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Manhattan Cocktail Classic: The modern bar and the modern consumer

One of the first seminars I attended on the first day of the Manhattan Cocktail Classic was called "History: What Is It Good For?," famed cocktail historian and writer Dave Wondrich looked out into the crowd of attendees and declared that if the New York Times were to write an article in 1982 saying that a room full of people were gathered to hear about the history of cocktails, people would think it very strange.

"People did not care about the history of cocktails historically," he said.

Wondrich's opening musings on the interest in cocktails, its history and various related details, was a statement on how far consumers have come in regards to cocktail awareness.

Spanning five days from May 13-17, the Manhattan Cocktail Classic is in its third year. Coming up ahead in July is Tales of the Cocktail, which has been bringing together professionals, enthusiasts and curious consumers since 2003. This year, the Tales folks even held a mini festival in Vancouver, Canada. And the San Francisco Cocktail Week, which will celebrate its fifth birthday this year, will be happening in September.

If anything, people are hungry for knowledge about what it is they are drinking as much as they want to know about what their locally-sourced cow was eating, what farm it came from and who the farmer was (a comparison made numerous times during the seminar).

Wondrich and his fellow panelists of bartenders as well as business owners, Philip Duff (Liquid Solutions), Chad Solomon (Cuffs and Buttons) and St. John Frizell (Fort Defiance) wanted to hold a discussion with the audience on the role history plays in modern bar culture.

Wondrich pointed out that while the veneration of cocktail history is a more recent development, it isn't exactly unusual considering how Americans enjoyed looking back to the past. It's evident in our entertainment. People devour shows like Mad Men and Deadwood. The question of the day seemed to be, "Why history and why now?"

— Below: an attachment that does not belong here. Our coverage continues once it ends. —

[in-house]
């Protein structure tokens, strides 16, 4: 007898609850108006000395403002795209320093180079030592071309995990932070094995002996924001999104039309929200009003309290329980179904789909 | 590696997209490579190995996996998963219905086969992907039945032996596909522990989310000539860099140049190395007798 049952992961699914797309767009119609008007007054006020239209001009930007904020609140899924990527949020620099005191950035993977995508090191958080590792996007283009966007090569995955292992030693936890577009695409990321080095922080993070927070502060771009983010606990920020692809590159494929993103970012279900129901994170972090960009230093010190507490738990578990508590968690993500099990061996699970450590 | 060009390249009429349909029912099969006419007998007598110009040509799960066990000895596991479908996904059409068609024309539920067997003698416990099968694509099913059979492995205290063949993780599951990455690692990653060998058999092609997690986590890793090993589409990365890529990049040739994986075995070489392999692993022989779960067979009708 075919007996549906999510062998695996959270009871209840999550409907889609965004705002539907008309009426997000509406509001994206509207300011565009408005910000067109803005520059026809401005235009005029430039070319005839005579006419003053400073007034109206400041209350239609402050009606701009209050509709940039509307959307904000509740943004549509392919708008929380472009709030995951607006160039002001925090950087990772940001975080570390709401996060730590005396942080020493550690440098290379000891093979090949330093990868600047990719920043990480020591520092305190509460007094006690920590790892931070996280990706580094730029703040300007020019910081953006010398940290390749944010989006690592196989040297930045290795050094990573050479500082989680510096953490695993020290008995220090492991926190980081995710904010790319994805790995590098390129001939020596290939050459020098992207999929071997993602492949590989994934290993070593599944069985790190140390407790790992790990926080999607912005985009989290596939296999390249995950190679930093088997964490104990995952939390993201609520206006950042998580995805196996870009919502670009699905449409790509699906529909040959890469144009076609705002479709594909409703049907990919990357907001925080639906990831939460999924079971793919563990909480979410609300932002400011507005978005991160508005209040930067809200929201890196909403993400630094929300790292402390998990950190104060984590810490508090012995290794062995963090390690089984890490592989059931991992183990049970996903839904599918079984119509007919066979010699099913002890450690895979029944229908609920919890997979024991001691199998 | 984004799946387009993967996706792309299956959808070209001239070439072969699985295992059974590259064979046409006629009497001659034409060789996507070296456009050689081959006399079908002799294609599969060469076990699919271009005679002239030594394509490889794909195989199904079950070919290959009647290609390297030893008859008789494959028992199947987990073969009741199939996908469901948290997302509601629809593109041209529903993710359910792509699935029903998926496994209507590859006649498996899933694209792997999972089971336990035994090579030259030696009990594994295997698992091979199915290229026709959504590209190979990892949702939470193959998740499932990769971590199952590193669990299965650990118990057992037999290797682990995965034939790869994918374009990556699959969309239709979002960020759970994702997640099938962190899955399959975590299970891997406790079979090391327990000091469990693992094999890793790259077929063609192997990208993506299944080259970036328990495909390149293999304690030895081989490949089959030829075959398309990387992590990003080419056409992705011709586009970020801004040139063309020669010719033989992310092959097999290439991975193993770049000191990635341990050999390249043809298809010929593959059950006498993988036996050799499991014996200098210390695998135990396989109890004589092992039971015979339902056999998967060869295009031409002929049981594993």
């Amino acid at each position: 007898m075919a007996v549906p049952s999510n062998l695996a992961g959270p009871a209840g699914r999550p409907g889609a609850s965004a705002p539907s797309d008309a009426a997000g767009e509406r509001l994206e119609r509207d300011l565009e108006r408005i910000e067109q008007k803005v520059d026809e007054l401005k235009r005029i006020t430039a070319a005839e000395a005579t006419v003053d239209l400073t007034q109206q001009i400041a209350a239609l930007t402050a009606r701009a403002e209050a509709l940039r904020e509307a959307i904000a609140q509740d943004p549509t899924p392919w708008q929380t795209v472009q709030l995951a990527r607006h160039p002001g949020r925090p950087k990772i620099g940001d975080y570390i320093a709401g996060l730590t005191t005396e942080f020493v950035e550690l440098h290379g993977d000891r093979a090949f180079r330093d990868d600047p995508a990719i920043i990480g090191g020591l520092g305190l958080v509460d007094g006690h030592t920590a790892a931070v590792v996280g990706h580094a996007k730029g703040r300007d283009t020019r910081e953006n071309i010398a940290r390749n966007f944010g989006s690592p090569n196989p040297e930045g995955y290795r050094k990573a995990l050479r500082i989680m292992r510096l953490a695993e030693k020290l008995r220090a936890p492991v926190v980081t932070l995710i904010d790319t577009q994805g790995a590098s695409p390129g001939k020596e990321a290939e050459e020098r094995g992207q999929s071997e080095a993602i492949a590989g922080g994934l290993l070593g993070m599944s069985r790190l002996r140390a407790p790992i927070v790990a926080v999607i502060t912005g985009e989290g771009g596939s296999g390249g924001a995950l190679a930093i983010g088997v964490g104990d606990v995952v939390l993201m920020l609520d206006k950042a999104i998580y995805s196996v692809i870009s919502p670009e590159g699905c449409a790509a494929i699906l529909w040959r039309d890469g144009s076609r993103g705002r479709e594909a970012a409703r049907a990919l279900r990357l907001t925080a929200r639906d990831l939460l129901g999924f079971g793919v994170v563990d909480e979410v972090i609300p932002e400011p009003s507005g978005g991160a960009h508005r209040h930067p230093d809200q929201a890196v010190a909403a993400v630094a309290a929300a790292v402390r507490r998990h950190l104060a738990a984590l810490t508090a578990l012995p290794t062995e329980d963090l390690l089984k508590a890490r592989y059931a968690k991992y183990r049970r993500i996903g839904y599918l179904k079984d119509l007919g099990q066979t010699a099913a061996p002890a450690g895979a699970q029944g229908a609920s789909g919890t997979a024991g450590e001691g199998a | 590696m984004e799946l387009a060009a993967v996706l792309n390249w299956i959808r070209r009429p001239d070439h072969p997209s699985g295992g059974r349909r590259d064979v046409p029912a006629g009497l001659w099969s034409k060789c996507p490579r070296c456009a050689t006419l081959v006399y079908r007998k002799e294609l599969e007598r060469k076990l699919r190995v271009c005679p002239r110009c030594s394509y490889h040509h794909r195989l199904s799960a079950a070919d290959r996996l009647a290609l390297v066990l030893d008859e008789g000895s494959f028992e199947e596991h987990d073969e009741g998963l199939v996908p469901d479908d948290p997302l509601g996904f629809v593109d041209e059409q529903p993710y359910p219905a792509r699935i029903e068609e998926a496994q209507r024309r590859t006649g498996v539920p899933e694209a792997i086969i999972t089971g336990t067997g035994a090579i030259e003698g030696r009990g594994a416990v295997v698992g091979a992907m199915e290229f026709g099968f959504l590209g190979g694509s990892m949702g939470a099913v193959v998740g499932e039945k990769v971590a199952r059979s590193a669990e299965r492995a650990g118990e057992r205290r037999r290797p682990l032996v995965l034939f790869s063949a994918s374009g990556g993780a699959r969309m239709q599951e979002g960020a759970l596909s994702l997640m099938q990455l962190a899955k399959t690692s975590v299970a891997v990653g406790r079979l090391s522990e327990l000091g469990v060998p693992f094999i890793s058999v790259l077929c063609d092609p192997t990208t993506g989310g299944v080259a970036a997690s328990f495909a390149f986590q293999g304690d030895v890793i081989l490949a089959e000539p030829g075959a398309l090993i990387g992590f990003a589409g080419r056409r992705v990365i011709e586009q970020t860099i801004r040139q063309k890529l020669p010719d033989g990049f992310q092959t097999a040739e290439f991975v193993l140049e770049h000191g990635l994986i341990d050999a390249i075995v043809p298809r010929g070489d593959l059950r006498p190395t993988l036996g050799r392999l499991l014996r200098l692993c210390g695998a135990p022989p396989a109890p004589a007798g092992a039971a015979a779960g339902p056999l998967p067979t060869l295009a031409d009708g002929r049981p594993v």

People almost seem to now expect bitters and knowledgable bartenders behind the bar who wear vests and suspenders when they go to a place that touts itself as a venue that serves high-end cocktails.

While Wondrich's ultimate question of why wasn't fully answered, a common ground where all the theories met was that both guests and bartenders want to have a story to tell about the drinks they serve.

As one member of the audience who self-identified as a young bartender into cocktail geekery commented, this history helps give a sense of craftmanship to an occupation that still hasn't entirely caught up with the occupation of chef as far as professional recognition goes.

In light of all this discussion, it struck me how a lot of this sounded familiar. It's a topic we've covered before here at NRN numerous times, even in our most recent NRN 50 issue that was all about the different ways operators can maximize profit. Guests aren't just looking for a good meal or a good drink when they walk into an establishment. Restaurants and bars sell an experience as much as they sell what comes on a plate or in a glass. Food with a story or giving guests a feeling of exclusivity or good service appeals to guests. As twisted as it sounds, earnestness and sincerity sells. People who buy products or services nowadays are more swayed by the feeling and connection that a brand gives to them before they even handle the product.

A lot of whats on trend for modern bar and cocktail culture, from seating only bars to places that will only let you in if you have the right number and password, already helps physically set that tone of an adventure or being let in on a secret. But what if you're a bar opening in a small town and you can't exactly afford to install the Batcave in your joint? Simply having a bar staff that can intelligently explain to a guest the ingredients in their drink or tell a story about how it came about is a great example of engagement and showing you are serious about the drinks menu.

At one point during the seminar, Wondrich paused to ask the guest about one of the drinks being passed out. He asked if they liked it and how it tasted. He then added, "Now, what if I told you this is a Singapore Sling." Not just any Singapore Sling, but one made with the exact recipe used at the Raffles Hotel Singapore in the early 20th century.

"Doesn't it taste better?" Wondrich asked the crowd. He fell silent a beat or two as he took another sip while the audience murmured in a sort of "ah-ha" moment. He then chuckled and answered his own question, "I certainly think it does."

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